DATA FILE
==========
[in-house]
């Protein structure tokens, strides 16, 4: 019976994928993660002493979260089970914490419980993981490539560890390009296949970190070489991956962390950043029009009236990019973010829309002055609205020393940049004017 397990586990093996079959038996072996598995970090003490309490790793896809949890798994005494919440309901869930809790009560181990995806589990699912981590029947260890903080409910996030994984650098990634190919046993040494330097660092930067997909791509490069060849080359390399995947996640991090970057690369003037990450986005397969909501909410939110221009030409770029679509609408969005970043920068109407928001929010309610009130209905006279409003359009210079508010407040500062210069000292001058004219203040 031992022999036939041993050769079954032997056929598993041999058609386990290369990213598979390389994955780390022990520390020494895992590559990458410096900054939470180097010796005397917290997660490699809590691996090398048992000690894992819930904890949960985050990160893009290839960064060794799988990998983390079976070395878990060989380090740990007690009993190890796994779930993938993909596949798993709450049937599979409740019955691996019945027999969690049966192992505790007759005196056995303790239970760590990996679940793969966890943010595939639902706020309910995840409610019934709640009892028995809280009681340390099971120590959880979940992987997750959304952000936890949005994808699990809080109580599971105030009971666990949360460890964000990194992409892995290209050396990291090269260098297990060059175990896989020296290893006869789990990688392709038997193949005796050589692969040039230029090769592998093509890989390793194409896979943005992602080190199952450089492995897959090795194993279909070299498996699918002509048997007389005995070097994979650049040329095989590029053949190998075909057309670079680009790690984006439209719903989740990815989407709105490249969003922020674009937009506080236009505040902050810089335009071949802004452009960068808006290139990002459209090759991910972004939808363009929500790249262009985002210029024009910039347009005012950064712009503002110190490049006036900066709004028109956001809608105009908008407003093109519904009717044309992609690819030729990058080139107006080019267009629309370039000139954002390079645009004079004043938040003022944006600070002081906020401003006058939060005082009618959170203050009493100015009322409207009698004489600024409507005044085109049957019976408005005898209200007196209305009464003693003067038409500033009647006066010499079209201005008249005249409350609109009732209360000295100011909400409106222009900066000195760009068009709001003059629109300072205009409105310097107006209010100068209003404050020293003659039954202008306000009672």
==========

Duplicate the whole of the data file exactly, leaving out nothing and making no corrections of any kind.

[in-house]
């Protein structure tokens, strides 16, 4: 019976994928993660002493979260089970914490419980993981490539560890390009296949970190070489991956962390950043029009009236990019973010829309002055609205020393940049004017 397990586990093996079959038996072996598995970090003490309490790793896809949890798994005494919440309901869930809790009560181990995806589990699912981590029947260890903080409910996030994984650098990634190919046993040494330097660092930067997909791509490069060849080359390399995947996640991090970057690369003037990450986005397969909501909410939110221009030409770029679509609408969005970043920068109407928001929010309610009130209905006279409003359009210079508010407040500062210069000292001058004219203040 031992022999036939041993050769079954032997056929598993041999058609386990290369990213598979390389994955780390022990520390020494895992590559990458410096900054939470180097010796005397917290997660490699809590691996090398048992000690894992819930904890949960985050990160893009290839960064060794799988990998983390079976070395878990060989380090740990007690009993190890796994779930993938993909596949798993709450049937599979409740019955691996019945027999969690049966192992505790007759005196056995303790239970760590990996679940793969966890943010595939639902706020309910995840409610019934709640009892028995809280009681340390099971120590959880979940992987997750959304952000936890949005994808699990809080109580599971105030009971666990949360460890964000990194992409892995290209050396990291090269260098297990060059175990896989020296290893006869789990990688392709038997193949005796050589692969040039230029090769592998093509890989390793194409896979943005992602080190199952450089492995897959090795194993279909070299498996699918002509048997007389005995070097994979650049040329095989590029053949190998075909057309670079680009790690984006439209719903989740990815989407709105490249969003922020674009937009506080236009505040902050810089335009071949802004452009960068808006290139990002459209090759991910972004939808363009929500790249262009985002210029024009910039347009005012950064712009503002110190490049006036900066709004028109956001809608105009908008407003093109519904009717044309992609690819030729990058080139107006080019267009629309370039000139954002390079645009004079004043938040003022944006600070002081906020401003006058939060005082009618959170203050009493100015009322409207009698004489600024409507005044085109049957019976408005005898209200007196209305009464003693003067038409500033009647006066010499079209201005008249005249409350609109009732209360000295100011909400409106222009900066000195760009068009709001003059629109300072205009409105310097107006209010100068209003404050020293003659039954202008306000009672």